KUALA LUMPUR: Deputy Foreign Minister Datuk Mohamad Alamin said all 43 Malaysians who were victims of a Macau scam syndicate in Peru last September have been rescued. They will be repatriated to Malaysia on separate flights.
“Currently, the remaining victims are in a safe house in locations we cannot disclose for safety reasons.
“Family members do not have to worry because we have been informed that they are safe. The Peruvian government has cooperated in taking care of them and their safety,” he said at a press conference at the KLIA arrival hall.
According to Mohamad, the victims were offered attractive jobs as part of the syndicate’s modus operandi to lure them.
“They were offered jobs in hotels, casinos and even as chefs. They received free flight tickets, accommodation and food, and were offered handsome salaries of US$1,500 (RM7,200) a month.
“I urge everyone not to be deceived by such offers. You have to be alert and check properly. This requires a high level of vigilance and people must be aware that these scams can happen.”
Mohamad said the victims were told that the jobs were in Amsterdam, the Netherlands and not in Peru.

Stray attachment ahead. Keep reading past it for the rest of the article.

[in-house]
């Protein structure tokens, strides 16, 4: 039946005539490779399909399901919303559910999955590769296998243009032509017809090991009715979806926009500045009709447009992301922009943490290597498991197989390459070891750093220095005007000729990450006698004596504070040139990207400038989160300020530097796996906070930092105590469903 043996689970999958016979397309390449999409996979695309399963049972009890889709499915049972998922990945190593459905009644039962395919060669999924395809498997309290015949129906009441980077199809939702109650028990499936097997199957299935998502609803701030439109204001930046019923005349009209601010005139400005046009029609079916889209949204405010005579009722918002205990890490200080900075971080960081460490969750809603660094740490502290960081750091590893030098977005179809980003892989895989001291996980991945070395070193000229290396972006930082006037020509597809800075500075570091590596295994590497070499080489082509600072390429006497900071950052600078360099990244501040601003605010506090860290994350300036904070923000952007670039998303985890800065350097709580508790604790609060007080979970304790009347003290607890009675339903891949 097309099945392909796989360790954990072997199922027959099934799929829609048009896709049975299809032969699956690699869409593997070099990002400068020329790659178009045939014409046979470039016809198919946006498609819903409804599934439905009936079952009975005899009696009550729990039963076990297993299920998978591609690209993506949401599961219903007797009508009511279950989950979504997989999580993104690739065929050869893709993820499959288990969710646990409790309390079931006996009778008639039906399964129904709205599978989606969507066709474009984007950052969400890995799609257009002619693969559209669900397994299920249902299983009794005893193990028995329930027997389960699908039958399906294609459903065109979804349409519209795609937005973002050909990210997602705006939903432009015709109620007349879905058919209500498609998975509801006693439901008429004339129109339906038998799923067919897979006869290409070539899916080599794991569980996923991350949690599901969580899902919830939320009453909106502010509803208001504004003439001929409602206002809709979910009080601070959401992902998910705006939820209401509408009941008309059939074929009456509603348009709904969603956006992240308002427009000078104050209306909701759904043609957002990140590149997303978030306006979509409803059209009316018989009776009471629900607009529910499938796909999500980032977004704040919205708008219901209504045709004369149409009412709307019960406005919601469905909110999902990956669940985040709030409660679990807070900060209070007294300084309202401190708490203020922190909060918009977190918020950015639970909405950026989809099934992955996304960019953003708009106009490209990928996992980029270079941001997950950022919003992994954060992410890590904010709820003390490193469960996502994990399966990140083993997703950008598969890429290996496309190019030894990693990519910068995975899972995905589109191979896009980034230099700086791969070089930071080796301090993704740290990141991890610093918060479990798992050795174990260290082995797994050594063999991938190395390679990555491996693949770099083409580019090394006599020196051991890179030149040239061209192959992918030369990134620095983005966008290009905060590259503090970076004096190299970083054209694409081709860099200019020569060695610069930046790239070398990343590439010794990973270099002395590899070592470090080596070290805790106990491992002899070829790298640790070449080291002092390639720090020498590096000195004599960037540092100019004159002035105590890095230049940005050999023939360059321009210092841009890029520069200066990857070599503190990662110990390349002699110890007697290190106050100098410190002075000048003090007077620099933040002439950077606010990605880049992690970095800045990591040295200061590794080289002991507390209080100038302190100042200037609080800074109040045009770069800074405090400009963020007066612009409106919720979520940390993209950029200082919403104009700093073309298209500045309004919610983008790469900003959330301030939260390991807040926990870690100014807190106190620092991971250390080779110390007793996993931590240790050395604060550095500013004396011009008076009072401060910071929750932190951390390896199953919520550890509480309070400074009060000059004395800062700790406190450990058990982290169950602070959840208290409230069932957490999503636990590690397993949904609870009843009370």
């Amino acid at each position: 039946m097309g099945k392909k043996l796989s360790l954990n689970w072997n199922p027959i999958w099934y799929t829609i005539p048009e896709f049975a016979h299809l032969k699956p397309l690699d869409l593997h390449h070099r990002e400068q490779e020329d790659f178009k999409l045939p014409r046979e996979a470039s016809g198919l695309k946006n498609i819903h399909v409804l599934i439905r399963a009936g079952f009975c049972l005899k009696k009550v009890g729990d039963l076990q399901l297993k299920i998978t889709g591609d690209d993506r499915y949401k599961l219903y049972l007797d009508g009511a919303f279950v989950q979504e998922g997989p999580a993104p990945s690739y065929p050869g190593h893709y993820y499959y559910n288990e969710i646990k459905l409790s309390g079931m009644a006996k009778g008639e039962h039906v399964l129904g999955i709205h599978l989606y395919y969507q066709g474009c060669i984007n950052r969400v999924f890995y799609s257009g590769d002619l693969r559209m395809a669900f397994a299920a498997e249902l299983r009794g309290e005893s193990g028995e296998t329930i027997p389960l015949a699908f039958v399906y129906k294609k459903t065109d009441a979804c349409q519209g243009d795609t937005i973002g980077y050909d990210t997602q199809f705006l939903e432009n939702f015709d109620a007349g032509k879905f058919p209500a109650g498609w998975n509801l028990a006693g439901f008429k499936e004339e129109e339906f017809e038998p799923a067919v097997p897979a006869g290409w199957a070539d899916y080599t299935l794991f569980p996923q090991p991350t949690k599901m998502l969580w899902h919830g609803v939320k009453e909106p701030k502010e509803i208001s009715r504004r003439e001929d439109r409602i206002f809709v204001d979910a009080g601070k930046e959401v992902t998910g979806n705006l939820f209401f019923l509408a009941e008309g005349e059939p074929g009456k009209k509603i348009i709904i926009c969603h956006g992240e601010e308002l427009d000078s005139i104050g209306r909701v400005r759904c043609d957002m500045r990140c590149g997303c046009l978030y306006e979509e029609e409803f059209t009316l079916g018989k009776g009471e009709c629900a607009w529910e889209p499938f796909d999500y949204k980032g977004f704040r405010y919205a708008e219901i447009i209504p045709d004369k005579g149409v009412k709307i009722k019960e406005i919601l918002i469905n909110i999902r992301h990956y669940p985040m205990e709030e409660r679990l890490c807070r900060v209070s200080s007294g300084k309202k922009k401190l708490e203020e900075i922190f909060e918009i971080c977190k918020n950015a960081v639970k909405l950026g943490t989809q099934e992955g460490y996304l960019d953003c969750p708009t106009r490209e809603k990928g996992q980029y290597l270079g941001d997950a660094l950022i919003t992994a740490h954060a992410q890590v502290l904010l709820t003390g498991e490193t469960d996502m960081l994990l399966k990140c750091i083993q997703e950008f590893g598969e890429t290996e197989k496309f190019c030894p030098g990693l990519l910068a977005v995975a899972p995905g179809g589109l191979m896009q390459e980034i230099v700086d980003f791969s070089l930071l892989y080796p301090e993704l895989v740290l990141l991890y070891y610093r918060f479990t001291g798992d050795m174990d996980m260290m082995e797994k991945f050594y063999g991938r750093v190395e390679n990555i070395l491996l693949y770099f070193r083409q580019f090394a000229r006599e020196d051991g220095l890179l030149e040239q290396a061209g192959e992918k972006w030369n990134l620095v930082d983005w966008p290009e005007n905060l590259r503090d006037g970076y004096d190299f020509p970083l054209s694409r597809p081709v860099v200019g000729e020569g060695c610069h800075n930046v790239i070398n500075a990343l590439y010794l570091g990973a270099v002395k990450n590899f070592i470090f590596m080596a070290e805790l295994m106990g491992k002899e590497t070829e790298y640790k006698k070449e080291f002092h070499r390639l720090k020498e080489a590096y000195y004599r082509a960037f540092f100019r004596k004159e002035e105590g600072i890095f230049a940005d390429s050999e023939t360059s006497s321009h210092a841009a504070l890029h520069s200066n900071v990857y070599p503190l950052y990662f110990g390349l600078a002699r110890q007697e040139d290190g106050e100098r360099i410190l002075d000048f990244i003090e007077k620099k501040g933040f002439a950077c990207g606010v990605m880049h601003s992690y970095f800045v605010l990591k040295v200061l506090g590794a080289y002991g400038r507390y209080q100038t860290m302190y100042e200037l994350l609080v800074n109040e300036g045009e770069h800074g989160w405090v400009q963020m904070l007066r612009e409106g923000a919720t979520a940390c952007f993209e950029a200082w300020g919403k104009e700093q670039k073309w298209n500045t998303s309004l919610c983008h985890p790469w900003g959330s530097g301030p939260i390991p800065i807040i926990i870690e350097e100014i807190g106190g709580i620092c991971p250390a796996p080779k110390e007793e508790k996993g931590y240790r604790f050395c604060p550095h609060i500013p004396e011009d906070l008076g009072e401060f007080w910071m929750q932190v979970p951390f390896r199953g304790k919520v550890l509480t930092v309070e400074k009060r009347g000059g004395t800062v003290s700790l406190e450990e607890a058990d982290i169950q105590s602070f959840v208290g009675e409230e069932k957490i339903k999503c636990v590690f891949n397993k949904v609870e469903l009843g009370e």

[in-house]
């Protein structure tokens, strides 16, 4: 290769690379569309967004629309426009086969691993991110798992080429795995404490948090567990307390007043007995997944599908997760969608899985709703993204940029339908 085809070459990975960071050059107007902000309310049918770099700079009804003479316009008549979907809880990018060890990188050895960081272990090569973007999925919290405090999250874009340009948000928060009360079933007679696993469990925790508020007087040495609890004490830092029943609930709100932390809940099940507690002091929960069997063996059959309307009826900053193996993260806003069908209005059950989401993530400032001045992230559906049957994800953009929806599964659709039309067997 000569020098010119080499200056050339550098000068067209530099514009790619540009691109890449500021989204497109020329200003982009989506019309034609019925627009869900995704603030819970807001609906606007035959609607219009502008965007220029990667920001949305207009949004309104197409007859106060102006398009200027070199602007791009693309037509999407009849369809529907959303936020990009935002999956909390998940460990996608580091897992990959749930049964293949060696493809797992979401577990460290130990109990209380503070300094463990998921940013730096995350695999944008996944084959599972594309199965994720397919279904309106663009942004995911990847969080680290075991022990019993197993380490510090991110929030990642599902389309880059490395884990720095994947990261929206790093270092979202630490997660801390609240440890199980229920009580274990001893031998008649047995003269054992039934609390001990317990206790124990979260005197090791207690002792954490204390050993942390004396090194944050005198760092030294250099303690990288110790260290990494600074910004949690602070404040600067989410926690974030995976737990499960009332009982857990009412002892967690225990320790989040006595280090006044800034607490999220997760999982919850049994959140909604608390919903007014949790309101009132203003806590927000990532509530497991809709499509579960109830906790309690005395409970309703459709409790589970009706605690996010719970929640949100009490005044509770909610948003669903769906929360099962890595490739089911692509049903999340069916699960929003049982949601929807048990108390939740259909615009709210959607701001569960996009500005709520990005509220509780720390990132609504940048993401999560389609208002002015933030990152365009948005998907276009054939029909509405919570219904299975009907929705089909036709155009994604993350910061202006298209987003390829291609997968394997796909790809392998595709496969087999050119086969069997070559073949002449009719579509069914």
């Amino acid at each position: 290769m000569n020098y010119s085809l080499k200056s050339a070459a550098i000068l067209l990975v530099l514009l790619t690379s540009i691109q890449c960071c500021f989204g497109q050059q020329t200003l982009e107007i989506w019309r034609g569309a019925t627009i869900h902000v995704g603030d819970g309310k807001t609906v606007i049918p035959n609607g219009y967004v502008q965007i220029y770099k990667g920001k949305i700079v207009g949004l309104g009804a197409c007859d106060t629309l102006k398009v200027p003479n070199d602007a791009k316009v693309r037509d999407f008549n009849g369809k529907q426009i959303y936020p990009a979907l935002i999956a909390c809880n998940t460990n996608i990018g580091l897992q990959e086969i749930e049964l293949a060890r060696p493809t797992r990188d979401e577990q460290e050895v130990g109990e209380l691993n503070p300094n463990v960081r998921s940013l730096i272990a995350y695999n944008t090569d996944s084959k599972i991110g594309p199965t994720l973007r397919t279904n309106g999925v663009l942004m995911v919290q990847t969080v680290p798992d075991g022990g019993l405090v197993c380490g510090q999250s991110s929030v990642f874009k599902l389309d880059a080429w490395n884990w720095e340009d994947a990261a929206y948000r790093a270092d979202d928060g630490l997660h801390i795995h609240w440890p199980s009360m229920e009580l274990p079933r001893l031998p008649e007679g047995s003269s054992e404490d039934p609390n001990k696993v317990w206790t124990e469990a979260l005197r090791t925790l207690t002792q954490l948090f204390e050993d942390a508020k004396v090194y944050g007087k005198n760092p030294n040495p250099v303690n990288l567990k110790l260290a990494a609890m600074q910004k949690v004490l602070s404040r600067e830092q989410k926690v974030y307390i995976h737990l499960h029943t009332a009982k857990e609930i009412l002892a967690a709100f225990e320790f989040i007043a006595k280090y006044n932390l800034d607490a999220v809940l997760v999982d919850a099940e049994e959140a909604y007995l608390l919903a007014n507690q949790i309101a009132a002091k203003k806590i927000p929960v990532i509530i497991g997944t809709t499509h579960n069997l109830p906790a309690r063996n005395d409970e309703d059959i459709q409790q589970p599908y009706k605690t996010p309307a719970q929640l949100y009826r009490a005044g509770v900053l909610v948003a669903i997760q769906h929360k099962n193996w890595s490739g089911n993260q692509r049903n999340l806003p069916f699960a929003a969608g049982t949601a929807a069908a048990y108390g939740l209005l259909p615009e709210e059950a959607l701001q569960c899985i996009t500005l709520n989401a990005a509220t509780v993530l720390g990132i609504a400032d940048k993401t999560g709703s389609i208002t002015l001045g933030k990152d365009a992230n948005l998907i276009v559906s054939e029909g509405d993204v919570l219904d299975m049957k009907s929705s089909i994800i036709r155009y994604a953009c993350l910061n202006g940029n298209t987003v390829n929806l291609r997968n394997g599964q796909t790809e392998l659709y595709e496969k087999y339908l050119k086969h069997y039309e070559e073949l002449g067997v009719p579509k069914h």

“But there was no problem when entering Peru because they used their passports, so it was legal. We do not have information about what they were supposed to do, because they had not started working yet before we realised it was a scam.
“The Foreign Ministry acted quickly, as did Malaysian and Peruvian police, the embassies of Malaysia in Lima, Peru and the Peruvian embassy in Kuala Lumpur, to prevent the situation from worsening,” he said.
Mohamad thanked the Peruvian government, Malaysian and Peruvian police and the Peruvian embassy for their cooperation in the rescue operation.
“We thank the Peruvian government for its cooperation in tracking down and repatriating the Malaysians involved in this Macau scam.”
He said the Foreign Ministry and the government will redouble efforts to educate the public about the modus operandi of these syndicates.
“We want to further increase our parallel programme and our campaign through social media to remind people to be more alert when accepting job offers abroad.
“I believe government agencies such as the police will also take similar steps to reinforce this awareness campaign.”
A 25-year-old rescued victim, who declined to reveal his name, said he found out about the job offer on Facebook.
“I was given a link that redirected me to Telegram and asked to provide personal information and passport details.”
He said he was promised a job once he arrived in Amsterdam, but he and the other victims were taken to Lima in Peru instead.
“When we arrived, our phones and passports were confiscated and we were held in a house for a week before we realised that we had been deceived.
“We tried to run away, but the house was guarded by an electric fence and the security was tight. It was like being locked up.”
The victims are currently in a safe house in Peru, and while the first three arrived yesterday, the remaining ones have been divided into groups and will be put on flights to Malaysia on Oct 28, 29, 30 and Nov 1.